## Rocket Project

Rocket Log

Entry 1, Day 6

Today we will start our fins and adjust the nose cone.

Entry 2, Day 7

Today we worked on cutting out our fins and gluing them onto our rocket.

Entry 3, Day 8

Today we did a test launch and did not participate. We also waited for our fins to dry.

Entry 4, Day 9,

Today we adjusted the fins on our rocket.

Entry 5, Day 10

Entry 1, Day 6

Today we will start our fins and adjust the nose cone.

Entry 2, Day 7

Today we worked on cutting out our fins and gluing them onto our rocket.

Entry 3, Day 8

Today we did a test launch and did not participate. We also waited for our fins to dry.

Entry 4, Day 9,

Today we adjusted the fins on our rocket.

Entry 5, Day 10

**Today made and taped our nose cone.**

Entry 6, Day 11

Today we began building the parachute. Tomorrow we hope to test launch.

Entry 7, Day 12

Today we launched our rocket. It flew, and the parachute deployed, but it landed in a tree.

Entry 8, Day 13

Today we finished our parachute and tied it to the rocket. Only two more days until exhibition.

Entry 9, Day 14

Today, we added finishing toucEntry 6, Day 11

Today we began building the parachute. Tomorrow we hope to test launch.

Entry 7, Day 12

Today we launched our rocket. It flew, and the parachute deployed, but it landed in a tree.

Entry 8, Day 13

Today we finished our parachute and tied it to the rocket. Only two more days until exhibition.

Entry 9, Day 14

Today, we added finishing touc

**hes to our rocket. Tonight's exhibition.**Data Table

Rocket Empty Mass |
28.6kg |

Rocket Charged Mass |
31.1kg |

Mass of Propellant Alone |
1.5kg |

Volume of Propellant |
1.5 Liter |

Launch Pressure |
90psi |

Number of Stages |
1 |

Rocket Length |
61.2cm |

Number of Nozzles |
1 |

Friction Device |
Parachute |

Area of Friction Device |
1sq m |

Max Angle at Launch Apex |
40degrees |

Observer Distance |
53m |

Max Height |
45m |

Actual Flight Time |
5.33s |

Average Actual Velocity for Total Trip |
16.89m/s |

Theoretical Flight Time |
4.29s |

% Error in Flight Time |
26% |

Rocket Reflection

This was such an exciting project for me. I really enjoyed the hands-on work of building the rocket and going through refinement after each test launch. After the rocket project, I wish I could have gone back and really refined the rocket so it would fly much better. I wish I could have restarted completely and build it from scratch. Looking back there is a lot I wish I could have changed and refined on my rocket. I would have made a better nose cone and fins, but in the end my rocket turned out ok. The parachute deployed and it got good hight and it didn't explode into a dozen small pieces. I was glad for the help and support of my team. It would of been much harder to build our rocket and have it fly as successfully as it did without their help. During the exhibition at the soccer field, our rocket flew 45 meters high but it footballed going up which didn't allow for it to fly as high as it could have. Still, I am happy with the results that it produced.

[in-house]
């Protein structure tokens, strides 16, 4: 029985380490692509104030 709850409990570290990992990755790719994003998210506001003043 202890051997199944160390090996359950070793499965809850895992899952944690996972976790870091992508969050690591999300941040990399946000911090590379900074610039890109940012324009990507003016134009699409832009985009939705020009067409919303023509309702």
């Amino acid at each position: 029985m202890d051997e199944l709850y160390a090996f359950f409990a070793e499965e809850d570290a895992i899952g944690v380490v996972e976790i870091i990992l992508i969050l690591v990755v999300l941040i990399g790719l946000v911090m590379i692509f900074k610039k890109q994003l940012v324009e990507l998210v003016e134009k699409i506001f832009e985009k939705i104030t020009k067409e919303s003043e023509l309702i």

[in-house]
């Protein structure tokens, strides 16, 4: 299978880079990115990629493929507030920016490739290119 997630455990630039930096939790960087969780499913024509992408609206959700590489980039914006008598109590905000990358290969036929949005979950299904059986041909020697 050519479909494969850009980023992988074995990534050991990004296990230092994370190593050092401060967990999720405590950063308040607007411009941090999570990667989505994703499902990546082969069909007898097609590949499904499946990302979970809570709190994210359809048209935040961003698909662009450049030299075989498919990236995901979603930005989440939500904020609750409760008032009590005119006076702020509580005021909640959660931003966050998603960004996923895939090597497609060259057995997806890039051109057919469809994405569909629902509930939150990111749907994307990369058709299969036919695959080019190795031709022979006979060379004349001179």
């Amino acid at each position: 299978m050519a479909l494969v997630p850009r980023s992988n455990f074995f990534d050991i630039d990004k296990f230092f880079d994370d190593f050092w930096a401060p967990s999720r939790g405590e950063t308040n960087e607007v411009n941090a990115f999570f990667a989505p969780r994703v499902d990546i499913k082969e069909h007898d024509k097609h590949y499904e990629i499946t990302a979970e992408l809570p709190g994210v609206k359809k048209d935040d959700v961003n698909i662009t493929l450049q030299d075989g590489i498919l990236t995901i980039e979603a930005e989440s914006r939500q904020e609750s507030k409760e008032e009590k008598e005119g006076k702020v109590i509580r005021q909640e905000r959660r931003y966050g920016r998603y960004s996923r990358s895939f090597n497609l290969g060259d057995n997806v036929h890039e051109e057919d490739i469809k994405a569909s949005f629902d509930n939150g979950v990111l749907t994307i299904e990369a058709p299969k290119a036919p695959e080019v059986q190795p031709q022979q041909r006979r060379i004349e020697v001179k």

During the building stages of the project there were so many ideas for building the rocket that came to mind, like making a double parachute among one of them. For me this gave me a whole new anticipation for the final day when we would launch the rocket that we have been working on for the last 2 weeks and witness the results of our work and hope for the best. I also learned about physics and how they affected the flight of my rocket. I hope there are more fun projects that are like this one in the future.

Rocket Conclusion

If one were to fire a water rocket and run the calculation on how high it would go, the first step would be to find the angle in degrees of the height of the rocket from a measured position on the ground, like 200 feet, or in my case 174 feet. I then found the tangent of the angle in degrees and multiplied it by the distance from the lunch pad which was 174 feet to find the height of the rocket. It took 5.33 seconds for my rocket to reach it's max height of 45 meters and to come back down. To find the average velocity of the rocket I multiplied the max height by two and divided by the flight time to get the velocity of the rocket which was 16.89 m/s. After I found the velocity, I calculated the percent error in flight time. I found the theoretical flight time by taking the height multiplied by the time and then divided by 4.9. I took the square root of that result to get the theoretical flight time. To find the error in flight time in a percentage, you take the theoretical flight time and subtract the actual flight time and multiply the answer by one hundred. There was a significant difference in the error in flight time for all of the rockets because of all the sizes of parachutes that were used on all the different rockets. This is how you would do all the calculation for firing a water rocket.